25/Apr/2014 - Last News Update: 05:47

Cracks in the wall: Will China's Great Firewall backfire?

Category: Business

Published: 1st May 2012 23:03:48

Google may have rolled out its cloud-storage Google Drive last week, but some 500 million internet users may never have a chance to try it out - those in China.

Having hit the country's so-called Great Firewall, Google Drive has joined a host of other services banned in the communist nation, such as YouTube, Google+, Twitter, Dropbox, Facebook and Foursquare.

When the firm checked for technical issues on its side, it found none, a Google spokesman told the BBC.

"If people are unable to access Google Drive in China... it's an issue to take up with the Chinese authorities," he said.

The restriction does indeed seem to come from Beijing, but it is not a surprise, say analysts.

The [Chinese] Firewall doesn't work perfectly, it is in fact full of holes”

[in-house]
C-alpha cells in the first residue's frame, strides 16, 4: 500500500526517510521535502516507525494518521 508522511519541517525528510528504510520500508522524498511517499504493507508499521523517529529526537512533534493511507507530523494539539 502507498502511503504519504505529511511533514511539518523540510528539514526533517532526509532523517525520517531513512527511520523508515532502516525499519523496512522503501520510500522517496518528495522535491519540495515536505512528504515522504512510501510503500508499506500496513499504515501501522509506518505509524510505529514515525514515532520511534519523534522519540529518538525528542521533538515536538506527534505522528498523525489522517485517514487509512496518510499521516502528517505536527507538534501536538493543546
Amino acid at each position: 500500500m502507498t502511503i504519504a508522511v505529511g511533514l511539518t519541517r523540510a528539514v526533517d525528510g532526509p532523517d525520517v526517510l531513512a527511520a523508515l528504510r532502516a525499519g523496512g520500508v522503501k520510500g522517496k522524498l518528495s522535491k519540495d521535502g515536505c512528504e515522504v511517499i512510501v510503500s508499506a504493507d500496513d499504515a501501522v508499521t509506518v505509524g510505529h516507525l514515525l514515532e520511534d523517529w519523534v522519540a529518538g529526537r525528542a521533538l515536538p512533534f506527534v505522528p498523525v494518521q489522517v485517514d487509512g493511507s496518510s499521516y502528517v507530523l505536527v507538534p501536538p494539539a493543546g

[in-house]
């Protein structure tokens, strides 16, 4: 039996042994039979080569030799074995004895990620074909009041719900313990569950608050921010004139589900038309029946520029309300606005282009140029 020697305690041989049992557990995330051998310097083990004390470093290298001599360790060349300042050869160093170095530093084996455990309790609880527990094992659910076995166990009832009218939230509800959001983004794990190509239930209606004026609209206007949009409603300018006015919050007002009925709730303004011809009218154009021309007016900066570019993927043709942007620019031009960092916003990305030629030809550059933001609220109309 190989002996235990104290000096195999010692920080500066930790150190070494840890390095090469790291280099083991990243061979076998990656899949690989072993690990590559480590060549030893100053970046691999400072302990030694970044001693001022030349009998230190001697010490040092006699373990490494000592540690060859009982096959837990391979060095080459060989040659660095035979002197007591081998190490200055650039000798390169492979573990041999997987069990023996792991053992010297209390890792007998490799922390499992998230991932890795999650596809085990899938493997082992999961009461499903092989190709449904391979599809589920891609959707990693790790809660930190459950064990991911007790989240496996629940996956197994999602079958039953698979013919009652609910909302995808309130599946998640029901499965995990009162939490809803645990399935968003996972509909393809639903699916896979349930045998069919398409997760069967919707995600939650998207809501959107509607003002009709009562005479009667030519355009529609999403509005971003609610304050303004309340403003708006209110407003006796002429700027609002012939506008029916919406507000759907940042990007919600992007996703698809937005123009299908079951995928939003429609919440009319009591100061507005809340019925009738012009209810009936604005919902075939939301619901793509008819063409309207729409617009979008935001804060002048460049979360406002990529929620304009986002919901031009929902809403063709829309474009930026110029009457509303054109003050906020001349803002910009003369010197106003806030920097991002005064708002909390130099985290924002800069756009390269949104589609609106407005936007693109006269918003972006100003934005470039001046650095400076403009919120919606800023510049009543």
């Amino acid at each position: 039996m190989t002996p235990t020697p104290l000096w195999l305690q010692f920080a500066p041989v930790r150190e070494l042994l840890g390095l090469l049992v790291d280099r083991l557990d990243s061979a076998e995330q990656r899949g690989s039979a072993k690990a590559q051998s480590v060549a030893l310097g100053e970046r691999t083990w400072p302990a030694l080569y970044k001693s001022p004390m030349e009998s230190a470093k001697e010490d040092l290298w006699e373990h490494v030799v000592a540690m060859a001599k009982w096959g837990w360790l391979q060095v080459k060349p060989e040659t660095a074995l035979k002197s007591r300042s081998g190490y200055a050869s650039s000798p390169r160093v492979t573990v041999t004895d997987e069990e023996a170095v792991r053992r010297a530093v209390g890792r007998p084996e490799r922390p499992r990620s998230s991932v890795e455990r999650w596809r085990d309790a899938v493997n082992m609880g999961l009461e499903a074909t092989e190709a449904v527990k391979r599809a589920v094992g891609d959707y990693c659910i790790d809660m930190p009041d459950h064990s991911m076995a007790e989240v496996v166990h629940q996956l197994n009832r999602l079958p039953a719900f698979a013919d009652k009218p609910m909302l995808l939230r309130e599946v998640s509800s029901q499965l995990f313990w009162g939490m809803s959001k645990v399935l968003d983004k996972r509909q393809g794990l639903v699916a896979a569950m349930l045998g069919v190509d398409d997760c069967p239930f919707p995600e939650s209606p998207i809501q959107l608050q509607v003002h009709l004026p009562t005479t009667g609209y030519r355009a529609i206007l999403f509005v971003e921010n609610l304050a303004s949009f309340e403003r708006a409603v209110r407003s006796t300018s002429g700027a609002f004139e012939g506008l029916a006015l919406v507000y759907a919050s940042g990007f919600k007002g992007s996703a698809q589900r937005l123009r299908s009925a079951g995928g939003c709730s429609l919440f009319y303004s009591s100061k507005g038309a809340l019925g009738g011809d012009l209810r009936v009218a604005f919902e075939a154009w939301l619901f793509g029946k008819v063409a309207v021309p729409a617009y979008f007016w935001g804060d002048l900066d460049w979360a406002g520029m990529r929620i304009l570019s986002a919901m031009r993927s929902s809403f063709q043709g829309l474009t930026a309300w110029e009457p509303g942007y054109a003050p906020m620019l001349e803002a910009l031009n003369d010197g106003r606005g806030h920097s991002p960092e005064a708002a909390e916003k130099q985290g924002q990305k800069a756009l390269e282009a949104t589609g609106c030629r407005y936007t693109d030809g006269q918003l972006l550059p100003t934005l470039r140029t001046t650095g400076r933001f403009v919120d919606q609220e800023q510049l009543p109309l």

The Chinese government has been notoriously unfriendly towards a number of Western websites and online services, mostly targeting social media networks and video sharing sites that could have a mass impact on "the community", notes Duncan Clark, a chairman of BDA China, a consultancy firm in Beijing.

"It's a question of control - and the Chinese authorities like to keep close control of web content, preferring to work with local internet content providers, on whom they can rely for self-censorship of content," says Mr Clark.

And to exercise this control, the state closely monitors internet traffic within the country and all web content that crosses its borders.

This Great Chinese Firewall uses several tools.

All internet traffic into China passes through a small number of gateways, giving the government a chance to control the information.

Sometimes Beijing will block access to a site that has been blacklisted by the government. The authorities may also prevent the look-up of certain domain names, thus causing a "site not found" error message on the user's screen.